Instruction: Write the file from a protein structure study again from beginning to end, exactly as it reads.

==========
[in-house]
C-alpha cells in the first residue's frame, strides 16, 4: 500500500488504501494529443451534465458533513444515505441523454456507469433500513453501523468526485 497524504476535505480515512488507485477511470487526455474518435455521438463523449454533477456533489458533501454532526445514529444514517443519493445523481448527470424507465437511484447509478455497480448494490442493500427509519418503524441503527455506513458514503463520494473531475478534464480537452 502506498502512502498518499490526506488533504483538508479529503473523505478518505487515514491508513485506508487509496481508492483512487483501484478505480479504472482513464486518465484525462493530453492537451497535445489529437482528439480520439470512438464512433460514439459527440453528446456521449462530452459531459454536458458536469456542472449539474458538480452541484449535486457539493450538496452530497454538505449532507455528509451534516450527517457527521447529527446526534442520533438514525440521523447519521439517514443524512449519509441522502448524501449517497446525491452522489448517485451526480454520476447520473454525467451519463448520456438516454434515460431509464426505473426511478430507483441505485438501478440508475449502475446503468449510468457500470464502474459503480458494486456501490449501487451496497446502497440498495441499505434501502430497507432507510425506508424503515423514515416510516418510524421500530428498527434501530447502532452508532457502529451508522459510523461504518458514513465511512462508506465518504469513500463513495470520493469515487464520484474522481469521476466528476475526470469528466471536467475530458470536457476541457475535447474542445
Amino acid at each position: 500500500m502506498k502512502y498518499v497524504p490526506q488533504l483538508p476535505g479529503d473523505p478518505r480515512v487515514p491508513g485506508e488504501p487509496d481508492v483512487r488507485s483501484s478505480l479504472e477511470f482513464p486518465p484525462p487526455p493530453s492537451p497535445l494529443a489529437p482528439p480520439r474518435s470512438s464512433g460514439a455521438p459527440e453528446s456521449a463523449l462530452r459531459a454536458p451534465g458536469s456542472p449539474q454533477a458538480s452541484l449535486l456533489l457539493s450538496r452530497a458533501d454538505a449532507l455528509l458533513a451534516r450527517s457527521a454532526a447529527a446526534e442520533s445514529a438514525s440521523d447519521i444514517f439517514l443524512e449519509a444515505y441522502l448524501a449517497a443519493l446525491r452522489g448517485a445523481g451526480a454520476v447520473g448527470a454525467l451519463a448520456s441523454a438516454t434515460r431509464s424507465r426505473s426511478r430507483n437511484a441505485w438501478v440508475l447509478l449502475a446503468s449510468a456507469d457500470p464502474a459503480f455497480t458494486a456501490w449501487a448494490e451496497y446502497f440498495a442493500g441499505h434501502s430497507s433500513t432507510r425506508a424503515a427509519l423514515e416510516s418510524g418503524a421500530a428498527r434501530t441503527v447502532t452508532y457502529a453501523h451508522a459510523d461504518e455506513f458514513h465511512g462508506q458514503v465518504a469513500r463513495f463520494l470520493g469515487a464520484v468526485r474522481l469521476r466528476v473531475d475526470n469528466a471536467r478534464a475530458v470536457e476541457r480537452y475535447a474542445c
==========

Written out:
[in-house]
C-alpha cells in the first residue's frame, strides 16, 4: 500500500488504501494529443451534465458533513444515505441523454456507469433500513453501523468526485 497524504476535505480515512488507485477511470487526455474518435455521438463523449454533477456533489458533501454532526445514529444514517443519493445523481448527470424507465437511484447509478455497480448494490442493500427509519418503524441503527455506513458514503463520494473531475478534464480537452 502506498502512502498518499490526506488533504483538508479529503473523505478518505487515514491508513485506508487509496481508492483512487483501484478505480479504472482513464486518465484525462493530453492537451497535445489529437482528439480520439470512438464512433460514439459527440453528446456521449462530452459531459454536458458536469456542472449539474458538480452541484449535486457539493450538496452530497454538505449532507455528509451534516450527517457527521447529527446526534442520533438514525440521523447519521439517514443524512449519509441522502448524501449517497446525491452522489448517485451526480454520476447520473454525467451519463448520456438516454434515460431509464426505473426511478430507483441505485438501478440508475449502475446503468449510468457500470464502474459503480458494486456501490449501487451496497446502497440498495441499505434501502430497507432507510425506508424503515423514515416510516418510524421500530428498527434501530447502532452508532457502529451508522459510523461504518458514513465511512462508506465518504469513500463513495470520493469515487464520484474522481469521476466528476475526470469528466471536467475530458470536457476541457475535447474542445
Amino acid at each position: 500500500m502506498k502512502y498518499v497524504p490526506q488533504l483538508p476535505g479529503d473523505p478518505r480515512v487515514p491508513g485506508e488504501p487509496d481508492v483512487r488507485s483501484s478505480l479504472e477511470f482513464p486518465p484525462p487526455p493530453s492537451p497535445l494529443a489529437p482528439p480520439r474518435s470512438s464512433g460514439a455521438p459527440e453528446s456521449a463523449l462530452r459531459a454536458p451534465g458536469s456542472p449539474q454533477a458538480s452541484l449535486l456533489l457539493s450538496r452530497a458533501d454538505a449532507l455528509l458533513a451534516r450527517s457527521a454532526a447529527a446526534e442520533s445514529a438514525s440521523d447519521i444514517f439517514l443524512e449519509a444515505y441522502l448524501a449517497a443519493l446525491r452522489g448517485a445523481g451526480a454520476v447520473g448527470a454525467l451519463a448520456s441523454a438516454t434515460r431509464s424507465r426505473s426511478r430507483n437511484a441505485w438501478v440508475l447509478l449502475a446503468s449510468a456507469d457500470p464502474a459503480f455497480t458494486a456501490w449501487a448494490e451496497y446502497f440498495a442493500g441499505h434501502s430497507s433500513t432507510r425506508a424503515a427509519l423514515e416510516s418510524g418503524a421500530a428498527r434501530t441503527v447502532t452508532y457502529a453501523h451508522a459510523d461504518e455506513f458514513h465511512g462508506q458514503v465518504a469513500r463513495f463520494l470520493g469515487a464520484v468526485r474522481l469521476r466528476v473531475d475526470n469528466a471536467r478534464a475530458v470536457e476541457r480537452y475535447a474542445c